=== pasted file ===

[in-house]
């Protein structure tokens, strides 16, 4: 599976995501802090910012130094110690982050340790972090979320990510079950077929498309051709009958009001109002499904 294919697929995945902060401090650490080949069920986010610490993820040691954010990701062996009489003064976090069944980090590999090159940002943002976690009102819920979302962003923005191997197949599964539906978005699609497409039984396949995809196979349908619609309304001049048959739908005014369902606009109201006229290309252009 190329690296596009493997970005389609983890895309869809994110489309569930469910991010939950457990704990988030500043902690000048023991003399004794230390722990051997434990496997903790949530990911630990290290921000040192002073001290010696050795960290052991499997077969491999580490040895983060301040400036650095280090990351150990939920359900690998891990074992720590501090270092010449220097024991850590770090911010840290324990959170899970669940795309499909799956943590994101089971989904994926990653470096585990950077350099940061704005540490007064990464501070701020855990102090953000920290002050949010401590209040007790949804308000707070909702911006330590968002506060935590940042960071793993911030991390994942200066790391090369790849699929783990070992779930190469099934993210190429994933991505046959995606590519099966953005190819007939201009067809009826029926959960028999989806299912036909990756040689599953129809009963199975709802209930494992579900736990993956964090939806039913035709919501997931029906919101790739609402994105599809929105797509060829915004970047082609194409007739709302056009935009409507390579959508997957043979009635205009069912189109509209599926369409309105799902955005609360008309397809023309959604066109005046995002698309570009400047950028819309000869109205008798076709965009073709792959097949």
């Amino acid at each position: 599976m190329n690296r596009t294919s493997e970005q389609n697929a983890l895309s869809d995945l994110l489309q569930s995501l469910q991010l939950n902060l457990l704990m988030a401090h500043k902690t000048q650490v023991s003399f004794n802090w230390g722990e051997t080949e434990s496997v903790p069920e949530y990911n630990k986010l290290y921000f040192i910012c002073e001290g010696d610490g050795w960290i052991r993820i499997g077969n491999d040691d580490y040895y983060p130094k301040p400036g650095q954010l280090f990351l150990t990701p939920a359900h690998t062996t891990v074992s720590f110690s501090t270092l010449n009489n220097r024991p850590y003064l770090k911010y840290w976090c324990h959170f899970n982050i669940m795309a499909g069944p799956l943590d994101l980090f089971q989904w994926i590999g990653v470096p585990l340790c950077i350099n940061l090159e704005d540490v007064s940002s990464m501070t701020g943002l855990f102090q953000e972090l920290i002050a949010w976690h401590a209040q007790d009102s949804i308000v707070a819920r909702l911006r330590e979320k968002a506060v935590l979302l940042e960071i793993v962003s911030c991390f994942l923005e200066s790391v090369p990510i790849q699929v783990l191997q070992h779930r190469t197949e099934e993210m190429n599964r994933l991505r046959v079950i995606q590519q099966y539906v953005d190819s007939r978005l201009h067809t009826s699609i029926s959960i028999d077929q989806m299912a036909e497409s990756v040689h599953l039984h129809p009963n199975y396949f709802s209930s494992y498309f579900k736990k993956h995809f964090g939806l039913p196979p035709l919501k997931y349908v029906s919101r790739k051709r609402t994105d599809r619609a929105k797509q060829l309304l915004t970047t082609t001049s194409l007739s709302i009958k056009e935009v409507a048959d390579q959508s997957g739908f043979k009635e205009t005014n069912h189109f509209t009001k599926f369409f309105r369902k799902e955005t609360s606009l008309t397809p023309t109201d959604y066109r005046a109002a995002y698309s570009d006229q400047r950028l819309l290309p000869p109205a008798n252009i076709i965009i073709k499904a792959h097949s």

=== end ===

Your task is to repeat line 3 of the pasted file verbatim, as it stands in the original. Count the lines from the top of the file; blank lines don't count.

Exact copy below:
């Amino acid at each position: 599976m190329n690296r596009t294919s493997e970005q389609n697929a983890l895309s869809d995945l994110l489309q569930s995501l469910q991010l939950n902060l457990l704990m988030a401090h500043k902690t000048q650490v023991s003399f004794n802090w230390g722990e051997t080949e434990s496997v903790p069920e949530y990911n630990k986010l290290y921000f040192i910012c002073e001290g010696d610490g050795w960290i052991r993820i499997g077969n491999d040691d580490y040895y983060p130094k301040p400036g650095q954010l280090f990351l150990t990701p939920a359900h690998t062996t891990v074992s720590f110690s501090t270092l010449n009489n220097r024991p850590y003064l770090k911010y840290w976090c324990h959170f899970n982050i669940m795309a499909g069944p799956l943590d994101l980090f089971q989904w994926i590999g990653v470096p585990l340790c950077i350099n940061l090159e704005d540490v007064s940002s990464m501070t701020g943002l855990f102090q953000e972090l920290i002050a949010w976690h401590a209040q007790d009102s949804i308000v707070a819920r909702l911006r330590e979320k968002a506060v935590l979302l940042e960071i793993v962003s911030c991390f994942l923005e200066s790391v090369p990510i790849q699929v783990l191997q070992h779930r190469t197949e099934e993210m190429n599964r994933l991505r046959v079950i995606q590519q099966y539906v953005d190819s007939r978005l201009h067809t009826s699609i029926s959960i028999d077929q989806m299912a036909e497409s990756v040689h599953l039984h129809p009963n199975y396949f709802s209930s494992y498309f579900k736990k993956h995809f964090g939806l039913p196979p035709l919501k997931y349908v029906s919101r790739k051709r609402t994105d599809r619609a929105k797509q060829l309304l915004t970047t082609t001049s194409l007739s709302i009958k056009e935009v409507a048959d390579q959508s997957g739908f043979k009635e205009t005014n069912h189109f509209t009001k599926f369409f309105r369902k799902e955005t609360s606009l008309t397809p023309t109201d959604y066109r005046a109002a995002y698309s570009d006229q400047r950028l819309l290309p000869p109205a008798n252009i076709i965009i073709k499904a792959h097949s």